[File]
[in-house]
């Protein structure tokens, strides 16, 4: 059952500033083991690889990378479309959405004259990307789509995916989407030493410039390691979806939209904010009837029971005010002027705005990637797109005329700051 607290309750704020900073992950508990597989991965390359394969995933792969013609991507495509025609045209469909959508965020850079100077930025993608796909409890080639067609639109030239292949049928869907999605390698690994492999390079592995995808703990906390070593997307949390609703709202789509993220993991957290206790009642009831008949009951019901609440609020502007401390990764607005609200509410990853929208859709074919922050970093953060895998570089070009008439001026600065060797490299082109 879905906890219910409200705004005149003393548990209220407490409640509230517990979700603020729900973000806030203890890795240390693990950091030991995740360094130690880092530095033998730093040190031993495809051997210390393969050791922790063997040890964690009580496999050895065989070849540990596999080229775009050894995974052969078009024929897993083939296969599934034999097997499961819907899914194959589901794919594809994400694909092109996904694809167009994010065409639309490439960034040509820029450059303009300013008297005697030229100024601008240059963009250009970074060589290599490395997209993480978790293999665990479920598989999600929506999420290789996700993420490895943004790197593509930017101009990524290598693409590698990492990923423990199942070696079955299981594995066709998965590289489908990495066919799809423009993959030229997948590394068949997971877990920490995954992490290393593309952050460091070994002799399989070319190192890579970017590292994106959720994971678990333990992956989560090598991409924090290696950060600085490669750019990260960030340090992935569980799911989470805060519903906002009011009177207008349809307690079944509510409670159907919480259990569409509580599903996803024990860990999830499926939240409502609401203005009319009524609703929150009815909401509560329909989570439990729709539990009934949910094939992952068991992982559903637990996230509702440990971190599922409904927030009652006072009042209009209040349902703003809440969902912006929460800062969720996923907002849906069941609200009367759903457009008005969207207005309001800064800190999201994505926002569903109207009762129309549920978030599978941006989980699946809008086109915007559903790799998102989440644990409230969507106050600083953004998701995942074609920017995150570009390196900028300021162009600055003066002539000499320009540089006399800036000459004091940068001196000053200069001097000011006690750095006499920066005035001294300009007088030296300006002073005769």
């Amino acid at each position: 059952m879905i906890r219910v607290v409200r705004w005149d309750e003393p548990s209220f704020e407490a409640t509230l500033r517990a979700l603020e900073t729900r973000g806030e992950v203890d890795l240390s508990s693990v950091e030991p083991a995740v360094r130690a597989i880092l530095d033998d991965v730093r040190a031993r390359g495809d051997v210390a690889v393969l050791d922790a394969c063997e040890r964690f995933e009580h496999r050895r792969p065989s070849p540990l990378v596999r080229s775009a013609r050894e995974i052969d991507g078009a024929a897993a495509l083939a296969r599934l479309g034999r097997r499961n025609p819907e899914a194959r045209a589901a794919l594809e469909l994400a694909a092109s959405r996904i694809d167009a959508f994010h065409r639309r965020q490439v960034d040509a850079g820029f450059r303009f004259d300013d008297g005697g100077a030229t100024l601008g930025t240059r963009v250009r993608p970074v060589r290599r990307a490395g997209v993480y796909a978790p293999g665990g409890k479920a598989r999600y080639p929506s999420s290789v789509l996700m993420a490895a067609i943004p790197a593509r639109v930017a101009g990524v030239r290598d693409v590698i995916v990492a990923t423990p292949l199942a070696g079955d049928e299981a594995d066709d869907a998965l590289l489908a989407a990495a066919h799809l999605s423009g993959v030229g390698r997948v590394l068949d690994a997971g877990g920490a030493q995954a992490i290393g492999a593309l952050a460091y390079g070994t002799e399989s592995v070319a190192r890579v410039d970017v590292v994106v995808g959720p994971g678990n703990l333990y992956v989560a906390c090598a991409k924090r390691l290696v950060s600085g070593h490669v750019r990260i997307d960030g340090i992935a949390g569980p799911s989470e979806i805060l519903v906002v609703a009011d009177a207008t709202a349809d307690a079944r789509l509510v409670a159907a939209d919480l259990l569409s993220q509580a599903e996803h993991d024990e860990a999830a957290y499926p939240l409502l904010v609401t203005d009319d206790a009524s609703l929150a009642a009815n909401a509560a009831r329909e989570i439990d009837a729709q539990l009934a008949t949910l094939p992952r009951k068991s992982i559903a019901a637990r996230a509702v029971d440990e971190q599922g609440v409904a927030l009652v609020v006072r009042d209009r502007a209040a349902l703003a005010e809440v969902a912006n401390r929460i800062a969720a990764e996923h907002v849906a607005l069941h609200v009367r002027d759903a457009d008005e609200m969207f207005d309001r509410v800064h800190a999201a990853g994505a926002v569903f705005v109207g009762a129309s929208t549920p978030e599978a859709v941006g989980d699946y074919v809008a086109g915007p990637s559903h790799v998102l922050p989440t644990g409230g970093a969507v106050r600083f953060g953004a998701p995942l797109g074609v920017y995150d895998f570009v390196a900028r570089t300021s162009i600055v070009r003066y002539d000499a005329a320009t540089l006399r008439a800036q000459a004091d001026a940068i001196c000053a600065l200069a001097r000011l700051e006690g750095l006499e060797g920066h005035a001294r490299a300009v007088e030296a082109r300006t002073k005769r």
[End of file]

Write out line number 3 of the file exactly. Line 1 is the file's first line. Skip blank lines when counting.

């Amino acid at each position: 059952m879905i906890r219910v607290v409200r705004w005149d309750e003393p548990s209220f704020e407490a409640t509230l500033r517990a979700l603020e900073t729900r973000g806030e992950v203890d890795l240390s508990s693990v950091e030991p083991a995740v360094r130690a597989i880092l530095d033998d991965v730093r040190a031993r390359g495809d051997v210390a690889v393969l050791d922790a394969c063997e040890r964690f995933e009580h496999r050895r792969p065989s070849p540990l990378v596999r080229s775009a013609r050894e995974i052969d991507g078009a024929a897993a495509l083939a296969r599934l479309g034999r097997r499961n025609p819907e899914a194959r045209a589901a794919l594809e469909l994400a694909a092109s959405r996904i694809d167009a959508f994010h065409r639309r965020q490439v960034d040509a850079g820029f450059r303009f004259d300013d008297g005697g100077a030229t100024l601008g930025t240059r963009v250009r993608p970074v060589r290599r990307a490395g997209v993480y796909a978790p293999g665990g409890k479920a598989r999600y080639p929506s999420s290789v789509l996700m993420a490895a067609i943004p790197a593509r639109v930017a101009g990524v030239r290598d693409v590698i995916v990492a990923t423990p292949l199942a070696g079955d049928e299981a594995d066709d869907a998965l590289l489908a989407a990495a066919h799809l999605s423009g993959v030229g390698r997948v590394l068949d690994a997971g877990g920490a030493q995954a992490i290393g492999a593309l952050a460091y390079g070994t002799e399989s592995v070319a190192r890579v410039d970017v590292v994106v995808g959720p994971g678990n703990l333990y992956v989560a906390c090598a991409k924090r390691l290696v950060s600085g070593h490669v750019r990260i997307d960030g340090i992935a949390g569980p799911s989470e979806i805060l519903v906002v609703a009011d009177a207008t709202a349809d307690a079944r789509l509510v409670a159907a939209d919480l259990l569409s993220q509580a599903e996803h993991d024990e860990a999830a957290y499926p939240l409502l904010v609401t203005d009319d206790a009524s609703l929150a009642a009815n909401a509560a009831r329909e989570i439990d009837a729709q539990l009934a008949t949910l094939p992952r009951k068991s992982i559903a019901a637990r996230a509702v029971d440990e971190q599922g609440v409904a927030l009652v609020v006072r009042d209009r502007a209040a349902l703003a005010e809440v969902a912006n401390r929460i800062a969720a990764e996923h907002v849906a607005l069941h609200v009367r002027d759903a457009d008005e609200m969207f207005d309001r509410v800064h800190a999201a990853g994505a926002v569903f705005v109207g009762a129309s929208t549920p978030e599978a859709v941006g989980d699946y074919v809008a086109g915007p990637s559903h790799v998102l922050p989440t644990g409230g970093a969507v106050r600083f953060g953004a998701p995942l797109g074609v920017y995150d895998f570009v390196a900028r570089t300021s162009i600055v070009r003066y002539d000499a005329a320009t540089l006399r008439a800036q000459a004091d001026a940068i001196c000053a600065l200069a001097r000011l700051e006690g750095l006499e060797g920066h005035a001294r490299a300009v007088e030296a082109r300006t002073k005769r």